Local residents join in international protest of tar sands
Jul 22, 2010 | 3086 views | 0 0 comments | 17 17 recommendations | email to a friend | print
A group of about 10 people hiked to Delicate Arch on July 17 as part of an international protest to stop tar sands developments across the globe. The first tar sands development in the U.S. may be located in Uintah and Grand counties, northeast of Moab.
A group of about 10 people hiked to Delicate Arch on July 17 as part of an international protest to stop tar sands developments across the globe. The first tar sands development in the U.S. may be located in Uintah and Grand counties, northeast of Moab.
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A small group of Grand County residents staged a quiet protest at Delicate Arch in Arches National Park as part of International Stop The Tar Sands Day. The event, one of many scheduled to take place across the globe, was designed to call on governments and banks to stop funding the expansion of tar sands in North America. 

The event was staged near Moab, in part, because the area may become home to the first tar sands mine in the country. The project would be located northeast of Moab in the Book Cliffs area of Grand and Uintah counties. Canadian-based Earth Energy Resources plans to extract up to 2,000 barrels a day of tar sands oil from their PR Springs Mine. Earth Energy Resources has received all of the required permits to begin operation except for the conditional use permit from Grand County.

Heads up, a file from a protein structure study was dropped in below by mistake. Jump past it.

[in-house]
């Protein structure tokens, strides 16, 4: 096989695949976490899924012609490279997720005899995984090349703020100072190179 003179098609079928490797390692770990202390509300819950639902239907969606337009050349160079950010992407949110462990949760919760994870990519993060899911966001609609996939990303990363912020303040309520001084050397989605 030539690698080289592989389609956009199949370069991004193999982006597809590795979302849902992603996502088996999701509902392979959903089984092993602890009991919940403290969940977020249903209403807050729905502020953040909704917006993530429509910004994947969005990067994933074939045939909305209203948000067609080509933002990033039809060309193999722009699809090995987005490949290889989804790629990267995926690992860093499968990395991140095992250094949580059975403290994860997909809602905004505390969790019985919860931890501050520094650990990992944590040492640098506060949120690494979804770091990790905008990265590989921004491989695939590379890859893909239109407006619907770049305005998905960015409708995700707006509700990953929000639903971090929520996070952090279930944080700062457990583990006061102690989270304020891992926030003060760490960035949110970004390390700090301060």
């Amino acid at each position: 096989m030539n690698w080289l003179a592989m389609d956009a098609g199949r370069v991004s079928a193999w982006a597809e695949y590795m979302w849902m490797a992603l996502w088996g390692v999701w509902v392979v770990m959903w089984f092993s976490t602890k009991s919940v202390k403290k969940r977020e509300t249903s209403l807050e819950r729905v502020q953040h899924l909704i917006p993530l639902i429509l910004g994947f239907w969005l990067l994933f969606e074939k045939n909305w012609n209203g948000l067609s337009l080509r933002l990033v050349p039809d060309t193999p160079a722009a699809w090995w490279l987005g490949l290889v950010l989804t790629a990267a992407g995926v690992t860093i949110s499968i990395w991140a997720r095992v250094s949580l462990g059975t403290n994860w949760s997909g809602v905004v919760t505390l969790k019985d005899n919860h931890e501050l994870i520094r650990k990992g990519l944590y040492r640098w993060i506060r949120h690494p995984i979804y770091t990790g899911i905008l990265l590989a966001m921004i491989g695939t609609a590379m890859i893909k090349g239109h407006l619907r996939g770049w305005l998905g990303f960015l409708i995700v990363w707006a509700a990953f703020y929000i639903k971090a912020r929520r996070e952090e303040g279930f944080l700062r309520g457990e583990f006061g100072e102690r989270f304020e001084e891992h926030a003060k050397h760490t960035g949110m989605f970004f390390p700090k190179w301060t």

“Grand County Council has the power to choose between investment in a dirty fuel that destroys our land, water and wildlife, or development of clean energy sources that enhances our beautiful and vibrant way of life,” said Moab local Ashley Anderson.

The proposal has sparked controversy and protests from those opposed to tar sands development. Opponents describe tar sands as “one of the dirtiest fuels on the planet,” and say tar sands oil is more dangerous than conventional fuel and poses serious contamination hazards to ground water.

“This area should be known for the iconic beauty that draws travelers from around the world, not for introducing one of the worst forms of energy to the United States,” said Juliana Williams, one of the organizers for the event. “We refuse to sit idly by as the State of Utah and Earth Energy Resources trade away our future.” 

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